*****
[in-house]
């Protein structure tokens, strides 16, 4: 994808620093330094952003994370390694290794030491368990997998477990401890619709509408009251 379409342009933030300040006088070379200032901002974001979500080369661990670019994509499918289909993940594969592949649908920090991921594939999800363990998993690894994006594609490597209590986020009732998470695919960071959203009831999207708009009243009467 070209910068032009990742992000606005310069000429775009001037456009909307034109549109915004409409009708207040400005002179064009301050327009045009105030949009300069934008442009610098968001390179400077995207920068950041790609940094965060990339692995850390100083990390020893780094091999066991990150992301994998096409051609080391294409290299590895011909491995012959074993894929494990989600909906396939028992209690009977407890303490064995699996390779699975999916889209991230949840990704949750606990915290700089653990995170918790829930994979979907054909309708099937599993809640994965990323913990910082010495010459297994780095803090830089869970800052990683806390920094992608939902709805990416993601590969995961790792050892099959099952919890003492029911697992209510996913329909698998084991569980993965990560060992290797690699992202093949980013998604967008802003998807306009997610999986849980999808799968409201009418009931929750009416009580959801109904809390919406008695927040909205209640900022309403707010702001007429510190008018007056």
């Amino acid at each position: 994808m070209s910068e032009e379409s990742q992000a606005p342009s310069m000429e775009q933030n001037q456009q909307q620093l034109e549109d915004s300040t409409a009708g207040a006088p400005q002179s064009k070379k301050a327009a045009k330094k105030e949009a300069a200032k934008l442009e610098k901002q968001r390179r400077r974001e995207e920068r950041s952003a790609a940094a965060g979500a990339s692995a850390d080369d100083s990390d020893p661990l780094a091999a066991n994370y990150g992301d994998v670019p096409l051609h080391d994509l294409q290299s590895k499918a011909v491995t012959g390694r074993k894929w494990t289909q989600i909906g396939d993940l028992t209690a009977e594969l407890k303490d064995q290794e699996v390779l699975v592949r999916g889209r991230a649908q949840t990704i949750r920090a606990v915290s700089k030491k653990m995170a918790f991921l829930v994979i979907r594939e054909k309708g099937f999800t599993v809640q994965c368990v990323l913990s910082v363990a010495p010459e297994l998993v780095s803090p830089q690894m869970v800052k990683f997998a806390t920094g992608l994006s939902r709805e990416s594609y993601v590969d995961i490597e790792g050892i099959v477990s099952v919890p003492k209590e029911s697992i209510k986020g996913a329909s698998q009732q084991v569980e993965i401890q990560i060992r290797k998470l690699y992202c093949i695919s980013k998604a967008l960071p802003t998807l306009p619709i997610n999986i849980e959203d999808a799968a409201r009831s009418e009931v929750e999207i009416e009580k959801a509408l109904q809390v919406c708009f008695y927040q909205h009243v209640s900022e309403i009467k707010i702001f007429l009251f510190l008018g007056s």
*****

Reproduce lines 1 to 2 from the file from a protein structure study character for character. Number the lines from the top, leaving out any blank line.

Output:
[in-house]
């Protein structure tokens, strides 16, 4: 994808620093330094952003994370390694290794030491368990997998477990401890619709509408009251 379409342009933030300040006088070379200032901002974001979500080369661990670019994509499918289909993940594969592949649908920090991921594939999800363990998993690894994006594609490597209590986020009732998470695919960071959203009831999207708009009243009467 070209910068032009990742992000606005310069000429775009001037456009909307034109549109915004409409009708207040400005002179064009301050327009045009105030949009300069934008442009610098968001390179400077995207920068950041790609940094965060990339692995850390100083990390020893780094091999066991990150992301994998096409051609080391294409290299590895011909491995012959074993894929494990989600909906396939028992209690009977407890303490064995699996390779699975999916889209991230949840990704949750606990915290700089653990995170918790829930994979979907054909309708099937599993809640994965990323913990910082010495010459297994780095803090830089869970800052990683806390920094992608939902709805990416993601590969995961790792050892099959099952919890003492029911697992209510996913329909698998084991569980993965990560060992290797690699992202093949980013998604967008802003998807306009997610999986849980999808799968409201009418009931929750009416009580959801109904809390919406008695927040909205209640900022309403707010702001007429510190008018007056």